What your university careers services fail to tell you about internships

Internships are continuing to provide crucial work experience opportunities for graduates who are using their placements as a springboard to kick start their career. Indeed graduates who have worked as an intern are three times more likely to land a job in a jobs market that is as competitive as ever. We have previously covered what you need to do to get the most out of your internship, but what are careers advisors failing to tell you that could prove the difference between success and failure? Here are 5 points to take into account:

It’s okay to make mistakes
Mistakes happen – they are part and parcel of everyday life. It will take time to understand all of responsibilities you have been given as an intern – so do not worry if you take few missteps along the way! A good employer will recognise that mistakes for what they are – learning opportunities. No-one starts off being perfect at something – it takes time and hard work. How you react mistakes is often more important than fixing them in the first place. Asking questions and continually looking for feedback illustrates that you are open to learning and becoming better at your job.

Timekeeping is everything
Although this sounds obvious it makes a huge difference to people’s opinions of you. An internship could be your first professional work experience and you will be judged starting from the first steps you take into the office. Therefore turning up on time (or ahead of time which is recommended) is absolutely essential. It tells you employer that you are ready and prepared to do your part for the company. Turning up late makes you seem disinterested right from the get go.

Quality comes before quantity
From the day your internship starts you will likely be under time-sensitive deadlines. However it is important to remember the golden rule – quality always comes before quantity. Learning how to meet deadlines is vital, but you will not receive any extra credit for finishing ahead of schedule if the quality of the work itself is sub-standard. If you are struggling for time, it is best to ask for an extended deadline and hand in a high quality piece of work afterwards.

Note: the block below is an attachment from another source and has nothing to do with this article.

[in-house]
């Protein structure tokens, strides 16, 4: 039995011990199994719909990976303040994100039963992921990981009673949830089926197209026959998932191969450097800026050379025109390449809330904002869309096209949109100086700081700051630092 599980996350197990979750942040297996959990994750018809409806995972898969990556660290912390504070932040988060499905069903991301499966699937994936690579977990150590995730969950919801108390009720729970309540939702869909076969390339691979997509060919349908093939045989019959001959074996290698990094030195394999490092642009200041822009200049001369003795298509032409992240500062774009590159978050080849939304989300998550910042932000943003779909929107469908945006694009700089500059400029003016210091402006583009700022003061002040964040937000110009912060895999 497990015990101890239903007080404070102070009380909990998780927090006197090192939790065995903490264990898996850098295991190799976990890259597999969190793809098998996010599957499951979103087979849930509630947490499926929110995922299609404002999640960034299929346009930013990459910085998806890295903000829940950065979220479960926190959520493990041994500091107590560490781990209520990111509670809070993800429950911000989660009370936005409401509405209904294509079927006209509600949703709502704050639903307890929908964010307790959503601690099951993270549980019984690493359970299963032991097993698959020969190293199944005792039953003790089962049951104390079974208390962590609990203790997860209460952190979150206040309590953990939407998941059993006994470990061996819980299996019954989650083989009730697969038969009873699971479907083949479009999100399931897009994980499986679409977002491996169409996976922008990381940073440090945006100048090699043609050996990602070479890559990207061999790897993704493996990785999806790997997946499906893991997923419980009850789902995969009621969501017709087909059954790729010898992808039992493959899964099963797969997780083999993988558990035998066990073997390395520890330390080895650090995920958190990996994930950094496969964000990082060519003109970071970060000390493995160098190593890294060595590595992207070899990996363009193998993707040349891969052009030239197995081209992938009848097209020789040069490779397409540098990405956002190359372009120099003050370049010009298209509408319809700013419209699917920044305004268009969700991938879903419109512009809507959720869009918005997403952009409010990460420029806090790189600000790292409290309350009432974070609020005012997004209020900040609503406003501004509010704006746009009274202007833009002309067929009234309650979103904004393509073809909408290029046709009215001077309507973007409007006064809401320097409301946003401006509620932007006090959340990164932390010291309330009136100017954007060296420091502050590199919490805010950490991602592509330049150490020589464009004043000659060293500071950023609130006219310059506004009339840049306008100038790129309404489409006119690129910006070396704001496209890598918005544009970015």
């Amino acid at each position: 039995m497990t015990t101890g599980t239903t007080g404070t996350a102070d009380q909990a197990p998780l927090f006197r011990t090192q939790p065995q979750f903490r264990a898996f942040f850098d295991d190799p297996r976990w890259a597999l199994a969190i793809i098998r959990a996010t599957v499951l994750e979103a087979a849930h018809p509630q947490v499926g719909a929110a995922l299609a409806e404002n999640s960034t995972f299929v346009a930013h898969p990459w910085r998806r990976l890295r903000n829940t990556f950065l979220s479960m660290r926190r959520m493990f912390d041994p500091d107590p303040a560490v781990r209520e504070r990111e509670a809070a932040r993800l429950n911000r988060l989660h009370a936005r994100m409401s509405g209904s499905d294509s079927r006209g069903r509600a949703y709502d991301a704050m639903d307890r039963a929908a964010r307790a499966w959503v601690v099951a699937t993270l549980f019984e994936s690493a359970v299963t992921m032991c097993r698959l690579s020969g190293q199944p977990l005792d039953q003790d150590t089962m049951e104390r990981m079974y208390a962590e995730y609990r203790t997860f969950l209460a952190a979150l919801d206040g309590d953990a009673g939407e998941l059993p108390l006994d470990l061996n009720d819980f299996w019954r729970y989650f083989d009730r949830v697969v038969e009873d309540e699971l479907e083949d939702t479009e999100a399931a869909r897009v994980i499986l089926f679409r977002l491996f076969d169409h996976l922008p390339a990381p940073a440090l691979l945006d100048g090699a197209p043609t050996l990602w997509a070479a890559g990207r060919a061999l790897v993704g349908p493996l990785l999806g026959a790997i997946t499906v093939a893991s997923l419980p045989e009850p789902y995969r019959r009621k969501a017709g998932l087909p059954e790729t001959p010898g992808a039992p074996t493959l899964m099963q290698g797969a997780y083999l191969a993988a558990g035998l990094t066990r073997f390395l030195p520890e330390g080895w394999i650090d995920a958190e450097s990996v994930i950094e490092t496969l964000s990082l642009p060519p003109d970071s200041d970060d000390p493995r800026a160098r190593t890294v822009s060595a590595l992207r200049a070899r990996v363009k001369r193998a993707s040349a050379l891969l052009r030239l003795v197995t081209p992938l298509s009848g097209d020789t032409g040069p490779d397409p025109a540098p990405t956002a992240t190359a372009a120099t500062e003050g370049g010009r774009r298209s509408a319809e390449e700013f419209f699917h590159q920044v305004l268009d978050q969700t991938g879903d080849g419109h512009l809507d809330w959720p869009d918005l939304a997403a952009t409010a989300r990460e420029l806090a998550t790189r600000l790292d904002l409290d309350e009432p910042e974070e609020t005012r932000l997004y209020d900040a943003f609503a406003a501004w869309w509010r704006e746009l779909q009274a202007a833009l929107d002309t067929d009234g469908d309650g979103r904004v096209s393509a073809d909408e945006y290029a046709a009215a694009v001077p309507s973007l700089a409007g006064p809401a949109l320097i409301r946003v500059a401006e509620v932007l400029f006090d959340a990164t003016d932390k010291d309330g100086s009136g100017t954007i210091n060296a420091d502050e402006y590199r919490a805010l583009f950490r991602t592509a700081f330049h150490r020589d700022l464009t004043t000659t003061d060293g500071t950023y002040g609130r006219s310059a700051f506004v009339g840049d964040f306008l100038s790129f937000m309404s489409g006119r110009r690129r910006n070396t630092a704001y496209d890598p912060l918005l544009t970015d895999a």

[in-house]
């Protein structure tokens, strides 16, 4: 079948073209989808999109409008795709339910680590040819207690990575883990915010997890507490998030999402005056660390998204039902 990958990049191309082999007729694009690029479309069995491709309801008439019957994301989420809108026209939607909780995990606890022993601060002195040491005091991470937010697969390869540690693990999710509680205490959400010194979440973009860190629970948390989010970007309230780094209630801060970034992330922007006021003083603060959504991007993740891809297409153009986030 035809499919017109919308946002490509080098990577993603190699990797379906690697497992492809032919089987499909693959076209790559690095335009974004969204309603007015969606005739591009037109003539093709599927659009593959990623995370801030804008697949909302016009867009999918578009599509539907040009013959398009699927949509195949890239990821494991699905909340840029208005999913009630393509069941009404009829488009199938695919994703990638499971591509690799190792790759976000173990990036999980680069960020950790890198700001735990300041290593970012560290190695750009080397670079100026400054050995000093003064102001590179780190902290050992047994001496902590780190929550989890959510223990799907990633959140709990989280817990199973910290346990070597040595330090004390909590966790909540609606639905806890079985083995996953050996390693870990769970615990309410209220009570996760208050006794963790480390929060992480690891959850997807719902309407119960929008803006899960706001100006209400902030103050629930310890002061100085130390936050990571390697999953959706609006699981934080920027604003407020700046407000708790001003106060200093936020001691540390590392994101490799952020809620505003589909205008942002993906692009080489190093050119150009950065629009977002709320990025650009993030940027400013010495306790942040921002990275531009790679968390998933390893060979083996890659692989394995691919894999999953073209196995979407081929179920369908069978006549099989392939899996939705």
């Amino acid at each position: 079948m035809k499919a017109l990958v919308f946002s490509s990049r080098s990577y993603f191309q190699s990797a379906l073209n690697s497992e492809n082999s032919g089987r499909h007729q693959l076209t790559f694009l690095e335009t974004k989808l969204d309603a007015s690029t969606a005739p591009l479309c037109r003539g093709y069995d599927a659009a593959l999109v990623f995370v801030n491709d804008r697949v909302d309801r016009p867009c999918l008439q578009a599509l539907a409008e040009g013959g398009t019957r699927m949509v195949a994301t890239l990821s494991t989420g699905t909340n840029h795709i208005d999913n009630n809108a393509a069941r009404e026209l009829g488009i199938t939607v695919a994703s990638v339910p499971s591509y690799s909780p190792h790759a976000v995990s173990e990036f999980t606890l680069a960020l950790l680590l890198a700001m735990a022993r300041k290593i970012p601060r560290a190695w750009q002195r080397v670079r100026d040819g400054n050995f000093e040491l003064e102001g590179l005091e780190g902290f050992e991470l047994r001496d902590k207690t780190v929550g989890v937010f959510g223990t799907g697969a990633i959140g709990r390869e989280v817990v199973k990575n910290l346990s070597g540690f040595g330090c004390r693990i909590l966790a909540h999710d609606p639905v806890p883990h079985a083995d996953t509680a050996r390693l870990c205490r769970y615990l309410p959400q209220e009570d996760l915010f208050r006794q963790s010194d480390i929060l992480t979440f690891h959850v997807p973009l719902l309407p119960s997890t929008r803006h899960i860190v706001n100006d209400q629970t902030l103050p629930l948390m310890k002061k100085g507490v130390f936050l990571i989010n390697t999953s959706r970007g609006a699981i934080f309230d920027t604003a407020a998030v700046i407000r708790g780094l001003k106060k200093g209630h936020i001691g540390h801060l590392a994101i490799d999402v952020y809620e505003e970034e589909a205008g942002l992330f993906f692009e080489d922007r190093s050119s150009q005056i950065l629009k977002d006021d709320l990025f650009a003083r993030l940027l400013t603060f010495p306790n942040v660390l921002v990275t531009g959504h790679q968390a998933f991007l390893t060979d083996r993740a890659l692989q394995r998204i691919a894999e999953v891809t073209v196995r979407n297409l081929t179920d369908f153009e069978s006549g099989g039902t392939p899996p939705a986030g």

Personality is important
Employers want to take on highly competent, driven individuals but they also want to hire people they take to on a personal level. Nobody wants to work with somebody who refuses to make any effort to get to know other people. You need to buy into the team and the collective good – it will help boost your morale as well as the morale of your colleagues.

Brush up on social media skills
In an age of digital communications it is important that you are up to date with technology and social media in particular. It goes beyond posting selfies on Instagram, it is about being able to use technology to the advantage of the business. An increasing number of businesses (80% of top brands according to Fortune) are now using sites such as LinkedIn and Twitter to drive business – and graduates who have grown up with technology will be expected to be naturals in utilising these platforms.

Being prepared for an internship drastically improves your chances of enjoying a successful placement. Whilst graduates (mostly) understand that they are expected to work hard, network and dress appropriately for the occasion, the tips above are ones that often get missed!

At Intern Avenue, we have a system in place that creates a “meeting ground” for employers and candidates. Graduates looking to apply for a paid internship have free access to opportunities offered by organisations including AOL, Dr Martens and the Bank of England. Additionally employers have a database at their fingertips containing thousands of profiles with the ability to headhunt candidates.

If you’re looking for a paid internship, visit us at www.internavenue.com

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